[pvrusb2] pvr-usb2 24xxx hauppauge remote with lirc and mythbuntu

Mike Isely isely at isely.net
Thu Dec 6 01:17:55 CST 2007

On Wed, 5 Dec 2007, blue c wrote:

> First,
> Thanks for putting this project together. It performs amazing.
> Basic tv/pvr was so simple I decided to try for remote control but no luck
> so far.
> Box label: model 941
> Unit Label: 24022 LF Rev E1A3 NTSC / NTSC-J
> Features: FM receiver, hauppauge remote, irblaster that connects to box via
> 2mm plug

OK, then this is the device with a different type of IR receiver.  
You're probably getting had by the "virtual" IR receiver that the driver 
is creating for you...

> only have lirc0 and it looks almost like this is the 'correct' one.  To this
> novice it appears that i2c device is created but does not appear that lirc
> is communicating with it.  Any pointers?
> dmesg | grep lirc
> [ 70.844000] lirc_dev: IR Remote Control driver registered, at major 61
> [ 72.036000] lirc_i2c: chip 0x10005 found @ 0x18 (Hauppauge IR)
> [ 72.036000] lirc_dev: lirc_register_plugin: sample_rate: 10
> lsmod | grep lirc
> lirc_i2c 11268 2
> lirc_dev 15860 1 lirc_i2c
> i2c_core 26112 11 cx88xx,ivtv,bttv,i2c_algo_bit,lirc_i2c,wm8775,tune
> r,cx25840,pvrusb2,tveeprom,nvidia


Yup, that's the virtual receiver.  I mentioned this a while ago on this 
mailing list, but it's worth reviewing again:

A long time ago, back when only the 29xxx model existed, there was an IR 
receiver chip built into it.  The pvrusb2 driver did not do anything to 
operate or otherwise interact with it - however that was just fine 
because there were other I2C client drivers that could attach to the 
device's I2C bus (as made available by the pvrusb2 driver), detect the 
IR receiver chip, and operate it.  The original "Hauppauge" I2C IR 
receiver in lirc could do this and that's the method I've recommended 
for handling IR reception.  You can also use the ir-kbd-i2c module in 
v4l-dvb to drive this chip.

Then along came the Hauppauge 24xxx model.  The "first version" of this 
model did not have an IR blaster.  In addition - in a cost reduction 
mode - Hauppauge deleted the original dedicated I2C based IR receiver 
chip and replaced it with a bunch of custom logic controlled directly by 
the device's FX2 microcontroller.  Once I understood this and managed to 
reverse-engineer the FX2-hosted API for this, I implemented a "virtual" 
IR receiver chip in the driver.  This was a small piece of code which 
hooked into the pvrusb2 driver's I2C adapter such that it could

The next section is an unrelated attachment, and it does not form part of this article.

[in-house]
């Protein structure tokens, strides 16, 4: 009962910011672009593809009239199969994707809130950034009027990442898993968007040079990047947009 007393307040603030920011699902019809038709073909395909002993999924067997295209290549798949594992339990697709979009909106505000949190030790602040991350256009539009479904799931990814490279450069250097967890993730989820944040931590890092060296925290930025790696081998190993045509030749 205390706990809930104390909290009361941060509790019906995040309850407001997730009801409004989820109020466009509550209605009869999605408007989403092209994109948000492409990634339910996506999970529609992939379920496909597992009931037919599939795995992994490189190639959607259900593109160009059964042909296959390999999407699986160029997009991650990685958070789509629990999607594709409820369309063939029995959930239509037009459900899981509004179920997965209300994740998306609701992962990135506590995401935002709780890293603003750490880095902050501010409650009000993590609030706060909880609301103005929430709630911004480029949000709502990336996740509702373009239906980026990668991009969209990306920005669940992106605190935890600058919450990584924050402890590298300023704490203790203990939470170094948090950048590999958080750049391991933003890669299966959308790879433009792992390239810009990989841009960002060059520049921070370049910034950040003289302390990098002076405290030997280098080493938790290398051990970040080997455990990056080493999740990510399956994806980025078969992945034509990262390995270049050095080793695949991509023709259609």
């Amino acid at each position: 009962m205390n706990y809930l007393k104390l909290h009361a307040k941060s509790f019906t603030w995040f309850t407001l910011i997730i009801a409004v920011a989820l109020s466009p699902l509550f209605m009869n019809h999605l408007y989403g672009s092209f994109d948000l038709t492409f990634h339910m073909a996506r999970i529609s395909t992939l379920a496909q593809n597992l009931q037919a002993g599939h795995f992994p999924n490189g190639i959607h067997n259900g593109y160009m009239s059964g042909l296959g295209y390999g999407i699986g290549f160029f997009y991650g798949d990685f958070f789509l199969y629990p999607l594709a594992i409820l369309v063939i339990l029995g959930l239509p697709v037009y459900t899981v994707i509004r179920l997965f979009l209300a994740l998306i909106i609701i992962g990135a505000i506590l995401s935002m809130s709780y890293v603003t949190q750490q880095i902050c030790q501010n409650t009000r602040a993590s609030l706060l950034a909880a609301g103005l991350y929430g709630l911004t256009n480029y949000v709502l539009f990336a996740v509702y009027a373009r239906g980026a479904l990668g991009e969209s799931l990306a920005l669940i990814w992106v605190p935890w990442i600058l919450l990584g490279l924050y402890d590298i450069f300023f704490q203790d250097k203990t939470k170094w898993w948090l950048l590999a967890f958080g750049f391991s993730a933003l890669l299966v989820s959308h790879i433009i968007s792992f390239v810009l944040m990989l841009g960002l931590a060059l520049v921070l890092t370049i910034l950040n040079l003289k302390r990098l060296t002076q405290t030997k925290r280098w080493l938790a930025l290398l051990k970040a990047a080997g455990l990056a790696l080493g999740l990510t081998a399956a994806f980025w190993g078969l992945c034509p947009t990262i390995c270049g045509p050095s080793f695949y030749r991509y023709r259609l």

intercept I2C transfers destined for what would have been the real I2C 
IR receiver chip.  The intercepted transactions were then translated 
into FX2 commands and the result handed back to whomever issued the I2C 
transfer.  The net effect of this is that IR reception on these 24xxx 
devices looked exactly like the older 29xxx device IR implementation.  
This then allowed the previous solution (e.g. use LIRC or ir-kbd-i2c) to 
continue working unchanged.

Then Hauppauge respun the 24xxx model.  They did not change the USB ID.  
But they did change the IR again.  This newer model has an IR blaster 
built into it - and the chip being used for this also has an IR receiver 
in it.  With this change back to a dedicated I2C based IR receiver chip, 
they got rid of the FX2 hosted IR receiver.  Unfortunately (and as one 
might guess) the new IR receiver is completely incompatible with what 
had been done before.

Compounding this difficulty is that since the USB ID of this device is 
the same as the "previous" 24xxx model, the pvrusb2 driver currently 
cannot tell it apart from the older device.  Because of this, the 
pvrusb2 driver still enables the virtual IR receiver logic, thus you 
will now see 2 IR receivers - the real one in the device, and the 
virtual (fake) one that won't work.  (I have an idea to fix this such 
that the driver can detect this situation and not enable the virtual IR 
receiver, but I haven't had the time yet to implement it and honestly 
it's not a showstopper problem.)

Solving this involves two things.  First, you have to ignore the fake 
device or just disable it.  There's a module option you can use to 
disable the fake IR receiver.  Information on all module options can be 
found here:


The option you want is ir_mode - I leave it as a homework assignment for 
you to read how that works :-)  (However you don't actually HAVE to 
disable it; you can also just choose to ignore the fake receiver.  Oh, 
and if you are using the in-kernel driver, this ability to disable the 
receiver was added roughly last April so it probably won't be present 
for kernels older than roughly 2.6.22.)

The other thing you need to do is attach an I2C client driver that knows 
how to run the newer IR receiver in the device.  I personally have not 
tried to figure this out - however others have figured it out.  And my 
understanding is that the latest version of LIRC contains a module that 
can work with the later IR receiver.  I don't remember that module's 
name off the top of my head, but I imagine it should be obvious by 
inspection when you configure LIRC.

I see you also attempted to post your system log to this list - the post 
got redirected into the moderation bin because it was too large.  I'm 
going to reject that posting; there's no need to let it through since I 
think it's pretty well understood what is really going on here.


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